Unfortunately, the crow was sick.
Virginia Beach SPCA Youth Programs Director Jessie Comba was speaking to second-grade students at Kempsville Elementary School last week about the role animals played in Native American life.
Comba talked about the respect Native Americans had for wildlife – how, once hunted, the entire animal was used in some form or another. Take, for example, the wild boar. Its meat was used for food. Its skin used for clothing, but that was not all. Weapons, tools and jewelry were made from teeth and bones. Yet, even more was used.
The eyes? They were food as well.
“Ewwwwwwww,” the chorus of students sang out.
Comba also shared with students that some of the same animals that are commonplace today are actually thanks to explorers who brought them here to begin with. Goats, sheep, cows and horses were all brought to America.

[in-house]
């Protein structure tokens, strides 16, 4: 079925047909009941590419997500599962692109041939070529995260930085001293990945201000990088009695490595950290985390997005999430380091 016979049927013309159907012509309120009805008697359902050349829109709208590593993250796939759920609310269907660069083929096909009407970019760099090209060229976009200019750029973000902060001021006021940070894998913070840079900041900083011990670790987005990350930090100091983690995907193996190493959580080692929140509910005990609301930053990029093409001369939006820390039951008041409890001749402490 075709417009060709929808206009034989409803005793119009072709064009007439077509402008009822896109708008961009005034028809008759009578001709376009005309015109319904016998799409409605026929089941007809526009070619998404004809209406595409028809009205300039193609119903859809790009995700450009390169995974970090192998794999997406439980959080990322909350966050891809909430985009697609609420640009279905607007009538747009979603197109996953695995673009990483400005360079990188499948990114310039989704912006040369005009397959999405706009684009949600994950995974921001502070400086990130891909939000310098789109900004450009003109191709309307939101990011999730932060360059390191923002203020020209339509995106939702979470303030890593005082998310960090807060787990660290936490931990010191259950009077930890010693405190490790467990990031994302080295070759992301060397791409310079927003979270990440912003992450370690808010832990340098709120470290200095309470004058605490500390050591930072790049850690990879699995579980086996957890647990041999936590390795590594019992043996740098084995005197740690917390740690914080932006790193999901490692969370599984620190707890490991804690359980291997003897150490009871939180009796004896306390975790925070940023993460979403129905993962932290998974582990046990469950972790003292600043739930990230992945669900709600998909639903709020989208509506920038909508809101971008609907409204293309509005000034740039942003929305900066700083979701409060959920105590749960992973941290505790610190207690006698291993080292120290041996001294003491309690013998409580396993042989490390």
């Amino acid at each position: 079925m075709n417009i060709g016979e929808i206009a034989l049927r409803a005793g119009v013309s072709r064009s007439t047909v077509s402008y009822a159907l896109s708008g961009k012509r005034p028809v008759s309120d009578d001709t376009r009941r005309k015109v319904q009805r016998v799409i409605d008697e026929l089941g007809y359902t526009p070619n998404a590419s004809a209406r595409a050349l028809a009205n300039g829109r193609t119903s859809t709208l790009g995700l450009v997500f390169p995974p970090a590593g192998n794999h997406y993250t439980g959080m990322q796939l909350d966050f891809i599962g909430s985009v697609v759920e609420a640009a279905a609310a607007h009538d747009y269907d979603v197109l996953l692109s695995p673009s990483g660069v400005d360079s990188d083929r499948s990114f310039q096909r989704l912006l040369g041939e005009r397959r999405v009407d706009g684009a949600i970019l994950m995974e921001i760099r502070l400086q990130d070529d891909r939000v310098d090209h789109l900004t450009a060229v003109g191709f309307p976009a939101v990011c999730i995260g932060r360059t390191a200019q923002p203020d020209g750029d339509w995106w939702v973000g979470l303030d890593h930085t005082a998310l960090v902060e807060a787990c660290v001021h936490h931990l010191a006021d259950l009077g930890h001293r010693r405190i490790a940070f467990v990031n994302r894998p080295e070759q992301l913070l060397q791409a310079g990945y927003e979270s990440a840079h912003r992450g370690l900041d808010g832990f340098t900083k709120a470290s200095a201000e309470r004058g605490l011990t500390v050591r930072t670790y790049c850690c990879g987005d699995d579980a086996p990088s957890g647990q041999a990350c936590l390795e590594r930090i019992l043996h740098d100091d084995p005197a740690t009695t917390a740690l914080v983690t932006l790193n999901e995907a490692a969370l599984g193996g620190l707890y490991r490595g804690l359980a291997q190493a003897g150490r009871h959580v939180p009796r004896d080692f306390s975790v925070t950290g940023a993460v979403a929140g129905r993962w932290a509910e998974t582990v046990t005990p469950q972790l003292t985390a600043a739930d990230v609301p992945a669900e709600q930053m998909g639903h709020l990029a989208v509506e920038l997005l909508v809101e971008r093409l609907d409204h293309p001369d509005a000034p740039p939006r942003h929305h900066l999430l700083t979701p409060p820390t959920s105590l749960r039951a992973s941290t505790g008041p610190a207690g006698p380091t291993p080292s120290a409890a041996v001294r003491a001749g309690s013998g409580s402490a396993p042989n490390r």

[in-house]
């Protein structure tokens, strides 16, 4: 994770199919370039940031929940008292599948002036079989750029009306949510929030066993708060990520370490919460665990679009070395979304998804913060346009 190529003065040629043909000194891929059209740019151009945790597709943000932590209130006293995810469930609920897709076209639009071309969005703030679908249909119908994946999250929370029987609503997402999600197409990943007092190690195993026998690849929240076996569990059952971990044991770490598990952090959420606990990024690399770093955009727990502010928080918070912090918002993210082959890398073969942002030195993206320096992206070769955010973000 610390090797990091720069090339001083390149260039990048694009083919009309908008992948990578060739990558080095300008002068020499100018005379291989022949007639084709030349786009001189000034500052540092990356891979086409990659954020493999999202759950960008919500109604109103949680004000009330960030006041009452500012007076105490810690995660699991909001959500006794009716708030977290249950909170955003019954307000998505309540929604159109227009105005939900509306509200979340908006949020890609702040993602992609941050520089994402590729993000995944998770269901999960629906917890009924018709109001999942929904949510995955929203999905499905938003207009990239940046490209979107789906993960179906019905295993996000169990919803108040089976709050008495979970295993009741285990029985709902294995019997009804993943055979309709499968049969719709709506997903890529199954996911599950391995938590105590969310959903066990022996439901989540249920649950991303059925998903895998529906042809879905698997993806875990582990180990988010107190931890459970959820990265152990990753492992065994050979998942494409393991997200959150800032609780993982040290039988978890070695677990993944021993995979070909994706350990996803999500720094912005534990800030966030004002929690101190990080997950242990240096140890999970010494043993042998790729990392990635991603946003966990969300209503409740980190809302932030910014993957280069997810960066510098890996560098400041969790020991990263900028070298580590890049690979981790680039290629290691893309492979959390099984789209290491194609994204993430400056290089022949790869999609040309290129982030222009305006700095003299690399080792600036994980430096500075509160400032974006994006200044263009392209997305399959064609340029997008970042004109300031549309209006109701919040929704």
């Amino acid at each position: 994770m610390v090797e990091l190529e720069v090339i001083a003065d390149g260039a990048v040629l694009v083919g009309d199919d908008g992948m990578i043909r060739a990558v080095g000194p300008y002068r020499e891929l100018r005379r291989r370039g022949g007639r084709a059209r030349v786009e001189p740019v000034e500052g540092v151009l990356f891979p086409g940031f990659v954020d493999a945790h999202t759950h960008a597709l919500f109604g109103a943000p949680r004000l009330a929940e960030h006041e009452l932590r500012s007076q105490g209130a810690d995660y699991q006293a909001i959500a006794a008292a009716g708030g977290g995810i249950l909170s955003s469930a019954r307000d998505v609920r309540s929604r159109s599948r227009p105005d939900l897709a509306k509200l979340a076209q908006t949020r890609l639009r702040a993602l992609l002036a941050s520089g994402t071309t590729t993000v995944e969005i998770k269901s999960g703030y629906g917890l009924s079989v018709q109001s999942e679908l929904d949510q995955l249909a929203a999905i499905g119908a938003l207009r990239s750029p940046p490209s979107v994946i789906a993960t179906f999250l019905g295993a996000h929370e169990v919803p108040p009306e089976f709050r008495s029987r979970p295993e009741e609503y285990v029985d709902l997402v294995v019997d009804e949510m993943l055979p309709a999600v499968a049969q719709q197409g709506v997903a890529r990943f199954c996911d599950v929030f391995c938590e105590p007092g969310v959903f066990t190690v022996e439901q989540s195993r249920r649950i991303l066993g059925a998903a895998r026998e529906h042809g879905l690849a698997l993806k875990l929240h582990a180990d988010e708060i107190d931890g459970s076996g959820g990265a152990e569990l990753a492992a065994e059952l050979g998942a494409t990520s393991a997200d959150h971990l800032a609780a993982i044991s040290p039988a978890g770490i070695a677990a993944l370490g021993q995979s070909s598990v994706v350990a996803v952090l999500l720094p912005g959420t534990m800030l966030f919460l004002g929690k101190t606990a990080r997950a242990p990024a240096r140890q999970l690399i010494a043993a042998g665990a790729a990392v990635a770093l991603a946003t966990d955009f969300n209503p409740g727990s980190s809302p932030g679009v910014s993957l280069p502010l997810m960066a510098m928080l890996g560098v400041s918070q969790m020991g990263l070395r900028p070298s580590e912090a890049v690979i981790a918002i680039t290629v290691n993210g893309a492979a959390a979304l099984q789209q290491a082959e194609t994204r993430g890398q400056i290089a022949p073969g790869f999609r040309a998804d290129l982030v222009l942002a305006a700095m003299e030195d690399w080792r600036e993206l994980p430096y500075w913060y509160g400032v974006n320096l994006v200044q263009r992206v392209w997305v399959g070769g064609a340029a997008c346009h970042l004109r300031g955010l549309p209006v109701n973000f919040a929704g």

After her presentation, Comba pulled out the book, “The Rainbow Crow,” which told the legend of how crows came to be all black and have their own distinctive call. She read to students the story of a crow whose beautifully rainbow colored wings end up covered in smoke as he carried a branch of fire to saves the world from freezing.
As the story concluded, the SPCA’s own crow was supposed to make a grand appearance.
But, he had been under the weather.
Not to worry, Comba had a backup plan.
To the oohs and ahhs of the first-grade audience, Comba pulled out a ferret who was currently living at the SPCA. Students had the chance to come up and pet the ferret as well as learn more about the adoptable pet.
However, Comba was not the only one with surprises. The school’s Girls on the Run program presented Comba a check for $105, which was raised by the girls to help support to the SPCA’s work in Virginia Beach.
For more information about the SPCA, visit http://vbspca.com/.